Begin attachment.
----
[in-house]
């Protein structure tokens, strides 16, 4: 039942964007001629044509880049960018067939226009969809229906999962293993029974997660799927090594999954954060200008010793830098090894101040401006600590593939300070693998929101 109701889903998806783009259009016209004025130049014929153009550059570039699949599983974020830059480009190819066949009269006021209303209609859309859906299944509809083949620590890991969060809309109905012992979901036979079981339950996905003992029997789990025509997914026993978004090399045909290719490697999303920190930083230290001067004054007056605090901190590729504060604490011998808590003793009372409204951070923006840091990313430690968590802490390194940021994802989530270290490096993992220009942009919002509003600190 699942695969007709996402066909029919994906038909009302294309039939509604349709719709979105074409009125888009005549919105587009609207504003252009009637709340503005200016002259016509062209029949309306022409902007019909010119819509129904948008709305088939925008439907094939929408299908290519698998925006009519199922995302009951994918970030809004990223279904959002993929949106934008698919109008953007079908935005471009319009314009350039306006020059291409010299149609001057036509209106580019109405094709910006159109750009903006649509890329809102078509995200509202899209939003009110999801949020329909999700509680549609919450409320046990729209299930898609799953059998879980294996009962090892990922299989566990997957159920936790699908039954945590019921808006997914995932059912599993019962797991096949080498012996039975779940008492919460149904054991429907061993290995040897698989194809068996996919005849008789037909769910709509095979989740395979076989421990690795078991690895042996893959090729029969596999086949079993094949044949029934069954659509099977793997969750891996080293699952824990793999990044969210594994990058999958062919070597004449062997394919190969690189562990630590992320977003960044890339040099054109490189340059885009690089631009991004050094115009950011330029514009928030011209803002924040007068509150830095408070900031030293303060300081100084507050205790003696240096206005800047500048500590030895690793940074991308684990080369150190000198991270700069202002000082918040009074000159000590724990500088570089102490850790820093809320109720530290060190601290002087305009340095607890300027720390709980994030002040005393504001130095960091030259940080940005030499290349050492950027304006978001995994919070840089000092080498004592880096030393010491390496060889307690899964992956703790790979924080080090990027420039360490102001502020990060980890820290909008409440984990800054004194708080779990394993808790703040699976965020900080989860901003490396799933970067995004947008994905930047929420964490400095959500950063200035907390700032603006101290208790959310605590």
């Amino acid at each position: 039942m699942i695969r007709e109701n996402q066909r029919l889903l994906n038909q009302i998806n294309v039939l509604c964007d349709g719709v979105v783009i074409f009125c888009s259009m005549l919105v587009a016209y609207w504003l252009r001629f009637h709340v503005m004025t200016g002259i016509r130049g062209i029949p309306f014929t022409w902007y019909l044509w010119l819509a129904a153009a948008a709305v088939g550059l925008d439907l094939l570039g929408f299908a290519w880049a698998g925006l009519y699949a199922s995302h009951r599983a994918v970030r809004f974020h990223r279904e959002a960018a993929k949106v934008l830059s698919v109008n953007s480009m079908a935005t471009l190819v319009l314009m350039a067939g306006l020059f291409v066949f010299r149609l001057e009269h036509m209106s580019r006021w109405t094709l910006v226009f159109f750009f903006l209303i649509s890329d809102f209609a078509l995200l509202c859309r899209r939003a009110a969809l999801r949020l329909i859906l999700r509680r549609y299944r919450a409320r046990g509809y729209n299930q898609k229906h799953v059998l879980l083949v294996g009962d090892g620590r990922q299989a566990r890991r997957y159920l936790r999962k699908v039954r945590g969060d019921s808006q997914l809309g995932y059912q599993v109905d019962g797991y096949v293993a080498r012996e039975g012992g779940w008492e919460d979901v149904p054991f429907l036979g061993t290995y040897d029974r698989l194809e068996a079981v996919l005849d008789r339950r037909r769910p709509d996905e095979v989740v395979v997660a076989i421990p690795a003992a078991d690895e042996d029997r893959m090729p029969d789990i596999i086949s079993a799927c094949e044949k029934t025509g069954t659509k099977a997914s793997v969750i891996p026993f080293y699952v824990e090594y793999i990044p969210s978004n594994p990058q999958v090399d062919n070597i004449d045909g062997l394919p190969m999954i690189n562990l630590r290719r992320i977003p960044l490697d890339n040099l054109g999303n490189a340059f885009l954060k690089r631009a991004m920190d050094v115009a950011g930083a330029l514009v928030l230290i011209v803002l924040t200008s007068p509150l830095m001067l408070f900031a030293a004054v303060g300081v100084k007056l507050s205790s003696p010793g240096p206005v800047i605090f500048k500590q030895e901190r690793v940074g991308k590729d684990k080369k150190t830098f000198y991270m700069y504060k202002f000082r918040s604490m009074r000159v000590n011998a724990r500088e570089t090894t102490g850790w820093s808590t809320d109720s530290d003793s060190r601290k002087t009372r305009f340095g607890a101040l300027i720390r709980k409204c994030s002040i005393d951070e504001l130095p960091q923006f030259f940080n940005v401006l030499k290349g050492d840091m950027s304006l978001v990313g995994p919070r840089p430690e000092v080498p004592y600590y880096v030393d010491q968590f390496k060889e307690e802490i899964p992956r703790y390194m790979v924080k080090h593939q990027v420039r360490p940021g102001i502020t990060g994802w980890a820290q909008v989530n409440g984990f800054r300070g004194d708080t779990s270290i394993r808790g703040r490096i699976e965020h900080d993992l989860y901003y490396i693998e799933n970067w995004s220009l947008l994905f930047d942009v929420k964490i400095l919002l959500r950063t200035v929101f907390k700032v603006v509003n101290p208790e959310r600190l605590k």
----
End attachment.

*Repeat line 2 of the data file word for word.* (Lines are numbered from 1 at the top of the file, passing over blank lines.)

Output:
């Protein structure tokens, strides 16, 4: 039942964007001629044509880049960018067939226009969809229906999962293993029974997660799927090594999954954060200008010793830098090894101040401006600590593939300070693998929101 109701889903998806783009259009016209004025130049014929153009550059570039699949599983974020830059480009190819066949009269006021209303209609859309859906299944509809083949620590890991969060809309109905012992979901036979079981339950996905003992029997789990025509997914026993978004090399045909290719490697999303920190930083230290001067004054007056605090901190590729504060604490011998808590003793009372409204951070923006840091990313430690968590802490390194940021994802989530270290490096993992220009942009919002509003600190 699942695969007709996402066909029919994906038909009302294309039939509604349709719709979105074409009125888009005549919105587009609207504003252009009637709340503005200016002259016509062209029949309306022409902007019909010119819509129904948008709305088939925008439907094939929408299908290519698998925006009519199922995302009951994918970030809004990223279904959002993929949106934008698919109008953007079908935005471009319009314009350039306006020059291409010299149609001057036509209106580019109405094709910006159109750009903006649509890329809102078509995200509202899209939003009110999801949020329909999700509680549609919450409320046990729209299930898609799953059998879980294996009962090892990922299989566990997957159920936790699908039954945590019921808006997914995932059912599993019962797991096949080498012996039975779940008492919460149904054991429907061993290995040897698989194809068996996919005849008789037909769910709509095979989740395979076989421990690795078991690895042996893959090729029969596999086949079993094949044949029934069954659509099977793997969750891996080293699952824990793999990044969210594994990058999958062919070597004449062997394919190969690189562990630590992320977003960044890339040099054109490189340059885009690089631009991004050094115009950011330029514009928030011209803002924040007068509150830095408070900031030293303060300081100084507050205790003696240096206005800047500048500590030895690793940074991308684990080369150190000198991270700069202002000082918040009074000159000590724990500088570089102490850790820093809320109720530290060190601290002087305009340095607890300027720390709980994030002040005393504001130095960091030259940080940005030499290349050492950027304006978001995994919070840089000092080498004592880096030393010491390496060889307690899964992956703790790979924080080090990027420039360490102001502020990060980890820290909008409440984990800054004194708080779990394993808790703040699976965020900080989860901003490396799933970067995004947008994905930047929420964490400095959500950063200035907390700032603006101290208790959310605590």